This site is intended for health professionals only

Million pound grant to expand knowledge of measles

More than £1 million has been awarded to Public Health England (PHE) to develop a test for childhood immunity to measles and tetanus. 

The research could deliver a universal approach for monitoring population immunity and vaccine coverage in the future. 

PHE will also be assessing technology to send digital point of care test results, displaying location and sample identity to national immunisation centres. 

The rechargeable portable readers being tested could be used in developing countries, where direct access to health services is limited. 

Professor David Brown, director of the Virus Reference Department at PHE said: “Oral fluid is proven as a simple and effective sample to collect and use for surveillance, especially with babies and young children. The grant enables us to explore this new technology for measles and tetanus, both of which have a great impact on health services around the world.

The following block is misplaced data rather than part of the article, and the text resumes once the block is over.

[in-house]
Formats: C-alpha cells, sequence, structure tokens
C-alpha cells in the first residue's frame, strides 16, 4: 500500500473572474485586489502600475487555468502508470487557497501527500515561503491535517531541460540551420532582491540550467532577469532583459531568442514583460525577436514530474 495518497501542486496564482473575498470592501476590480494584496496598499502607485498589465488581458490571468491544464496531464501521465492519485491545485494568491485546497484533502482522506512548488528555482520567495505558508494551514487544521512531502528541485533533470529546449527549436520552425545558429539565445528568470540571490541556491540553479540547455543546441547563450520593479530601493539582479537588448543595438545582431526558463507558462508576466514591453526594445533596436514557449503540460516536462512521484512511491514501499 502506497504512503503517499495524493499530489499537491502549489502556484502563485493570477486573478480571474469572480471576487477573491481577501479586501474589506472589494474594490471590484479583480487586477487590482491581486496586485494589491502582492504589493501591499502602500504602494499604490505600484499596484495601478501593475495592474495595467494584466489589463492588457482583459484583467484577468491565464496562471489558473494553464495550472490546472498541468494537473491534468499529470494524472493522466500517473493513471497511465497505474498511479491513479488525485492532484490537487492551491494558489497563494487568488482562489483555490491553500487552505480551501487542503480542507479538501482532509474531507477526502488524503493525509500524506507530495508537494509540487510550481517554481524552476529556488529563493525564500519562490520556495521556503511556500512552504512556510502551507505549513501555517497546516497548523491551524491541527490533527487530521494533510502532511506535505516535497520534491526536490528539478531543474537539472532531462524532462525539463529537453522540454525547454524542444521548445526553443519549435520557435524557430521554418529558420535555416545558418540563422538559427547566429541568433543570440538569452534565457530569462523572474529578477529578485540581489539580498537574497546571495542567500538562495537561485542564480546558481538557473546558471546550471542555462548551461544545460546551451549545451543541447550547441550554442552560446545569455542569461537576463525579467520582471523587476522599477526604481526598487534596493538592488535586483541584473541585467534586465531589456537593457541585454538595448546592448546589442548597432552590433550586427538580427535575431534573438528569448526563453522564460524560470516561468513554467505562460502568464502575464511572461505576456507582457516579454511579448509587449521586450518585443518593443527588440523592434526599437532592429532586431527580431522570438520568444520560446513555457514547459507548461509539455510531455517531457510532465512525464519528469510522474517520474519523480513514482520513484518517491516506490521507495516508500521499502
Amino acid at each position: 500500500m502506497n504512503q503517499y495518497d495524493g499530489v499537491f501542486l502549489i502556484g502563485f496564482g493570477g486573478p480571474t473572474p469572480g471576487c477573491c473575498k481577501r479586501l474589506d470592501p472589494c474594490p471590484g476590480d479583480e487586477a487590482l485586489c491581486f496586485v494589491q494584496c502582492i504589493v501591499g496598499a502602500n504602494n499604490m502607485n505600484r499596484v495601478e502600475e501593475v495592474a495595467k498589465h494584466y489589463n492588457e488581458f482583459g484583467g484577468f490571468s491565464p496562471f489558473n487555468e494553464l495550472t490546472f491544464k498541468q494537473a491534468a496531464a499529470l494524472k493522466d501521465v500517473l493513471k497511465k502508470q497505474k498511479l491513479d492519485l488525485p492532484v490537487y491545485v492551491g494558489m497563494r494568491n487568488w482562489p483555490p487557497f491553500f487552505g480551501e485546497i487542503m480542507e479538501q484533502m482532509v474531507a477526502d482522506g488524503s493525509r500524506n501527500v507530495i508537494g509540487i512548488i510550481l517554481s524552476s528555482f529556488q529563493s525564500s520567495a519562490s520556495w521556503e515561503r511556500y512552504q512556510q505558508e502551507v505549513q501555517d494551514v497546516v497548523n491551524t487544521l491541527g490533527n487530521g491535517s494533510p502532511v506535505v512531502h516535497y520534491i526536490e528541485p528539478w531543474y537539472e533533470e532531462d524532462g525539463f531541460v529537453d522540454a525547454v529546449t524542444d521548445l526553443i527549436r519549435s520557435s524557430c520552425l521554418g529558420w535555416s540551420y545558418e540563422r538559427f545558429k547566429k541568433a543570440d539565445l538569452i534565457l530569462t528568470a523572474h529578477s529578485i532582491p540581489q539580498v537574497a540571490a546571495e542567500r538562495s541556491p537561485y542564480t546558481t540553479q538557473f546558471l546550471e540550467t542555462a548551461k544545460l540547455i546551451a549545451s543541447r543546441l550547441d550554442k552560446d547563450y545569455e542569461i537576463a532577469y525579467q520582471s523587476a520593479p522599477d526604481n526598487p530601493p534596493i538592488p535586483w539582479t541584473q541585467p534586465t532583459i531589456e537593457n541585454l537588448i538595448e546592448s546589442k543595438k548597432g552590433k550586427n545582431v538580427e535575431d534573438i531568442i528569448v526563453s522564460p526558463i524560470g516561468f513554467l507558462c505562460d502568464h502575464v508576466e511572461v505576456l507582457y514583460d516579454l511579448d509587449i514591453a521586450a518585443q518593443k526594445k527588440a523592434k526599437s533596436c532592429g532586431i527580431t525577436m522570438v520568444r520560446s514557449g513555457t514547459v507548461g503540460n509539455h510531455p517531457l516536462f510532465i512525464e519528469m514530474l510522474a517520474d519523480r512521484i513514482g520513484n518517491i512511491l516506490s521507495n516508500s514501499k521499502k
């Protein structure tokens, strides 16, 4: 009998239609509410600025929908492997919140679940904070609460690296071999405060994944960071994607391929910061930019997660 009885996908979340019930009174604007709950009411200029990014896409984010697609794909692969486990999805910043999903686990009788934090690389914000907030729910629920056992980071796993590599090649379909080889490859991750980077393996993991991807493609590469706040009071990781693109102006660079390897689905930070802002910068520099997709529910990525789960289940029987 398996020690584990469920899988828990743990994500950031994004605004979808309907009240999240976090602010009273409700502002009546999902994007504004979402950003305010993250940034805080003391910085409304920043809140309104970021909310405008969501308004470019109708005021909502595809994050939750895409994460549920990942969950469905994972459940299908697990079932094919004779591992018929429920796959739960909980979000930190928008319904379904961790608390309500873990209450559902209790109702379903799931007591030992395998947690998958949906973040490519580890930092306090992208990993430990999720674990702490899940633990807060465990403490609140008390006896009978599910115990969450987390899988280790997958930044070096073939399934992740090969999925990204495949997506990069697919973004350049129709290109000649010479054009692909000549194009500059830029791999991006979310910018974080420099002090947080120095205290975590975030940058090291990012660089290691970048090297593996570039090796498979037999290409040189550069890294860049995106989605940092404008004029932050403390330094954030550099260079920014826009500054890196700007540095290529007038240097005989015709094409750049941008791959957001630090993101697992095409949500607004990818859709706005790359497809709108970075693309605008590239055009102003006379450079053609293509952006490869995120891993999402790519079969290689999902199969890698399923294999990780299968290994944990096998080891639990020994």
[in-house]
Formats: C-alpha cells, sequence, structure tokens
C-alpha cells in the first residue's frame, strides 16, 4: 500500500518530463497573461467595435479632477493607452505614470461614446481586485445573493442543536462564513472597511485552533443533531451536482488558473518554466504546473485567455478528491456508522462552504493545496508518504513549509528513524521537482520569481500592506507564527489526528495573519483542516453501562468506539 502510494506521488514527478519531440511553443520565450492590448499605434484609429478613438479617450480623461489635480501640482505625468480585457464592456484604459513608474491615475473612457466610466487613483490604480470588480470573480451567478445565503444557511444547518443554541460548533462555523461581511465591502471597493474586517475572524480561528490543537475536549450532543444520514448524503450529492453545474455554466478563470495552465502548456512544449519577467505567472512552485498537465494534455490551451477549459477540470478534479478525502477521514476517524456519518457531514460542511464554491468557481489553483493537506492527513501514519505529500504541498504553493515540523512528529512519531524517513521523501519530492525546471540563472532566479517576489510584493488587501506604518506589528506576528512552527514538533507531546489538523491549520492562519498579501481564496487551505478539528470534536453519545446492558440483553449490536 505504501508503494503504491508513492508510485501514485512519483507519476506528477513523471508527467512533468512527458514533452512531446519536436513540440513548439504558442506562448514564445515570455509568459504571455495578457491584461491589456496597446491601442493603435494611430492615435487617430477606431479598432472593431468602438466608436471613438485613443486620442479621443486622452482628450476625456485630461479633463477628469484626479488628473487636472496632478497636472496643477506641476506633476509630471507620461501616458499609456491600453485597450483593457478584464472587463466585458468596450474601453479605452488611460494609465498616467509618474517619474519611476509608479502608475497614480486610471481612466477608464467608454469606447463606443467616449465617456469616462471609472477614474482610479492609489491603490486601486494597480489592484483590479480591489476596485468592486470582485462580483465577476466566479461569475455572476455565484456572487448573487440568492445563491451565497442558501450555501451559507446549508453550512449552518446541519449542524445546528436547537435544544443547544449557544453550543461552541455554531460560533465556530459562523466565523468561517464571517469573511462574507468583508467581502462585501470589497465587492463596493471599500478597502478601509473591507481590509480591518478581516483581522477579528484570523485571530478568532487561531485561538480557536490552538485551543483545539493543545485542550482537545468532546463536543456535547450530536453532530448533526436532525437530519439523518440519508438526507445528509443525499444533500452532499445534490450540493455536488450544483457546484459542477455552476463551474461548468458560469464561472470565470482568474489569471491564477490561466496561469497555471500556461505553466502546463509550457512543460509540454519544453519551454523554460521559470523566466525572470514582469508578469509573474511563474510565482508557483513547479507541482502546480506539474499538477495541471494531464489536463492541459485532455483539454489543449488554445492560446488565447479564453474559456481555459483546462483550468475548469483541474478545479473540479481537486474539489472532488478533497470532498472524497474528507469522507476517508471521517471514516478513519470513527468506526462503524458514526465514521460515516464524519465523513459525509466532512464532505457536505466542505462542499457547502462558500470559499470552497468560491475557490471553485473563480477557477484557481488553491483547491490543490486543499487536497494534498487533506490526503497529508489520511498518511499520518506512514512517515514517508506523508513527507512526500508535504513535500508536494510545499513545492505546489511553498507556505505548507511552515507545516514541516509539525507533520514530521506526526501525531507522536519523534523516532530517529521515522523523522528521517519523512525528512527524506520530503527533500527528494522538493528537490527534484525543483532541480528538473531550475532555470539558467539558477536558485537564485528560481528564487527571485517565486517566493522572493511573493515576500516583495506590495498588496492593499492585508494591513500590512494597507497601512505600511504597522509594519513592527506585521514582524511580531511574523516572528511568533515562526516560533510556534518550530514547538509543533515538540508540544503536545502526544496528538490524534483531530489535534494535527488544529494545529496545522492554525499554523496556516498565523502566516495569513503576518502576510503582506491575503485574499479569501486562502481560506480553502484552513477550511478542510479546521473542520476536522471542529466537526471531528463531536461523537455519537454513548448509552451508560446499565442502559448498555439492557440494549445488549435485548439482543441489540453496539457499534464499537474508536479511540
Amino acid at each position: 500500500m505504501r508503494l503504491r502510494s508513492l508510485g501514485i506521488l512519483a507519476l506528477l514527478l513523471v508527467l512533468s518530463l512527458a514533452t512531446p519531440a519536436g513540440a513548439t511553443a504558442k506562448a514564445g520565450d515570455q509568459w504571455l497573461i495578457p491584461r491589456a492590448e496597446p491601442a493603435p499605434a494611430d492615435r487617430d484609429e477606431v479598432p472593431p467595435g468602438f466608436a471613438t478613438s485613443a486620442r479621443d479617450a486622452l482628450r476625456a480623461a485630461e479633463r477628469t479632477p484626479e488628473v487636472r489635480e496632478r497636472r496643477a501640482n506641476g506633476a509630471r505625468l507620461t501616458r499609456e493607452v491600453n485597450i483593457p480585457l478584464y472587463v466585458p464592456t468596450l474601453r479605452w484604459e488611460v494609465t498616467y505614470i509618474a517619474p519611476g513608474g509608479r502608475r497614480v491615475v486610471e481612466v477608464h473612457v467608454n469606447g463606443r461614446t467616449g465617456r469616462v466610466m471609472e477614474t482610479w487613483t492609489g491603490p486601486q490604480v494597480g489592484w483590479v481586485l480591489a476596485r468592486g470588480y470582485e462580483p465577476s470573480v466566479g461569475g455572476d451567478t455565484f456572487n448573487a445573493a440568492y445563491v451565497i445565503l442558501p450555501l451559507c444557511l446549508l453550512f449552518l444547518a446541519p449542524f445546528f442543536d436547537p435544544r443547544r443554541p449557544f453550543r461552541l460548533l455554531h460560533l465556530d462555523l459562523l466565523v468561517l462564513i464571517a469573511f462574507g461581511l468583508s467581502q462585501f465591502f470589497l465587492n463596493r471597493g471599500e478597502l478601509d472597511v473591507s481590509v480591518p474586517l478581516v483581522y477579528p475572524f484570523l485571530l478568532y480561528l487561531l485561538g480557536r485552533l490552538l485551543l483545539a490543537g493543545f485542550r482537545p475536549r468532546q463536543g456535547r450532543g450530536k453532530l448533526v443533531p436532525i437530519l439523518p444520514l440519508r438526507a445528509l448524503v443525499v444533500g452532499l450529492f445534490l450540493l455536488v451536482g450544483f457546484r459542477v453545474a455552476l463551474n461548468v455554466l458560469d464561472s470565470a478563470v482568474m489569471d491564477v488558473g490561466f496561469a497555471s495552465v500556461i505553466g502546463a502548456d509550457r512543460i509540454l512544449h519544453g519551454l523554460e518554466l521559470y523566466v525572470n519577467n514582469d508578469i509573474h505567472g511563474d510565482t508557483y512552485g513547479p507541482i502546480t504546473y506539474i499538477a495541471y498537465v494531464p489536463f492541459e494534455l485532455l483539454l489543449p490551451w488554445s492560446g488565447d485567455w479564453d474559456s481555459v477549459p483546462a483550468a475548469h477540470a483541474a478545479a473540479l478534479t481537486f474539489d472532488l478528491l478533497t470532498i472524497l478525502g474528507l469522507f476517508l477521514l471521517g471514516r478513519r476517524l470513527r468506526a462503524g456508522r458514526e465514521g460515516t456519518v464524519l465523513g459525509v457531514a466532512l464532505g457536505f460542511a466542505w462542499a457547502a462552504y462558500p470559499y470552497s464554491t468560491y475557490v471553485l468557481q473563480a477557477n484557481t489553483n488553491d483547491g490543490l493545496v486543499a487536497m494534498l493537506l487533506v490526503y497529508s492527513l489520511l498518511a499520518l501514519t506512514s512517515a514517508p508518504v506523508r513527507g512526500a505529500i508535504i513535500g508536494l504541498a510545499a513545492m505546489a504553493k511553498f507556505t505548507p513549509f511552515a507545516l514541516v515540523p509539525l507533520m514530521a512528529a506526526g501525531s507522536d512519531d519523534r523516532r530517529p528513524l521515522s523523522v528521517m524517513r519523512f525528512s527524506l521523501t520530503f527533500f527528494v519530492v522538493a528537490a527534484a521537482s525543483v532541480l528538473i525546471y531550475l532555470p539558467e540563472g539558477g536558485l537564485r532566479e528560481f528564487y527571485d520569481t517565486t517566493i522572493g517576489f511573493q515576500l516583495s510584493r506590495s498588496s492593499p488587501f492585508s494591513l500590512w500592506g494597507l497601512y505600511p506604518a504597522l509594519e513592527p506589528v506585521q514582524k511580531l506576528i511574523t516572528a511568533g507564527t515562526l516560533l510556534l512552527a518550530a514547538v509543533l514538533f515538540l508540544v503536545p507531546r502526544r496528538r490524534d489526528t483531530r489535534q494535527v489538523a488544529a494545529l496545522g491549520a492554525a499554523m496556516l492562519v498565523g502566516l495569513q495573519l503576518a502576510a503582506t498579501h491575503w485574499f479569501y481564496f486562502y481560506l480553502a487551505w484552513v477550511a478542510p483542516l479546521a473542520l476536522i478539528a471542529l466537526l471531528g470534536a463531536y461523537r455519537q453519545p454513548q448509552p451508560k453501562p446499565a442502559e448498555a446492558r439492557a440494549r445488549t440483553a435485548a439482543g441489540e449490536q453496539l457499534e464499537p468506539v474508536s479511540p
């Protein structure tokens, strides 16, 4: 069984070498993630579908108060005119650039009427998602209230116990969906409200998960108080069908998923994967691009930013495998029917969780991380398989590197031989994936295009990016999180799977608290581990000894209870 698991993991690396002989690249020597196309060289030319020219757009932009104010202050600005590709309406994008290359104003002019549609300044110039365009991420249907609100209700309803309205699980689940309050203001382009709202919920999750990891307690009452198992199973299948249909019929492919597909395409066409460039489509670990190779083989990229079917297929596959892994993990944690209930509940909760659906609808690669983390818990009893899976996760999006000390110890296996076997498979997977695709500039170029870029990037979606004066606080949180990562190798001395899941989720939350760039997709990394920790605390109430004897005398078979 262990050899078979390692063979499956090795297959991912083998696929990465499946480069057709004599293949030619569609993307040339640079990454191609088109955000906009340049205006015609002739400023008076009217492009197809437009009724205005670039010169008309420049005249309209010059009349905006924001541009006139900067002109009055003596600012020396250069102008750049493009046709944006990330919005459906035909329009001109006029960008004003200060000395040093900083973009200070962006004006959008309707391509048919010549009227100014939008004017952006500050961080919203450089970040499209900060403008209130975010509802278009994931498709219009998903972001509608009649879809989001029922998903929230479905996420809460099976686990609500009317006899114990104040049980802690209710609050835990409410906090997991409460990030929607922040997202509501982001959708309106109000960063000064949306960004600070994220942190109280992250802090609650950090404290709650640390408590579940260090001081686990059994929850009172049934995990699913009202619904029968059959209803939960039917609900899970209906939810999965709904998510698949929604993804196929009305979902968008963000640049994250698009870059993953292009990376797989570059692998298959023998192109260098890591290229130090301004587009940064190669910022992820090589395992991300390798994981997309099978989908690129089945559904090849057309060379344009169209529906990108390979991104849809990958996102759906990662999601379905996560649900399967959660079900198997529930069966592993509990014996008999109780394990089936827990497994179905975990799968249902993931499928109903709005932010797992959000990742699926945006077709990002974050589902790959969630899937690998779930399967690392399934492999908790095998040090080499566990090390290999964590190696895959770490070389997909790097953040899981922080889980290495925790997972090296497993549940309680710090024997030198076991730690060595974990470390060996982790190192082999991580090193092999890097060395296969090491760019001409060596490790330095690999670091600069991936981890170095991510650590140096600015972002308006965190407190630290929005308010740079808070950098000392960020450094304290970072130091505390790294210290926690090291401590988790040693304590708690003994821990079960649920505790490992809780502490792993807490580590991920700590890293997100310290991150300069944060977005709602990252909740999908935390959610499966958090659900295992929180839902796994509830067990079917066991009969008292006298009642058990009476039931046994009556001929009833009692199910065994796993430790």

“This research is a part of a global programme to support the vaccine initiative. Advancing data collection on coverage and immunity may help inform vaccine programme delivery in the future. Although we're currently focusing on measles and tetanus, the technology involved presents opportunities to expand these innovative POCTs into other fields.”

The first major field tests will be performed in Uganda in the next 18 months to define performance for monitoring routine vaccine coverage in real settings.

PHE has globally pioneered oral fluid sampling over the past two decades and continues to develop this area to establish new and effective ways of increasing vaccine access and coverage to populations.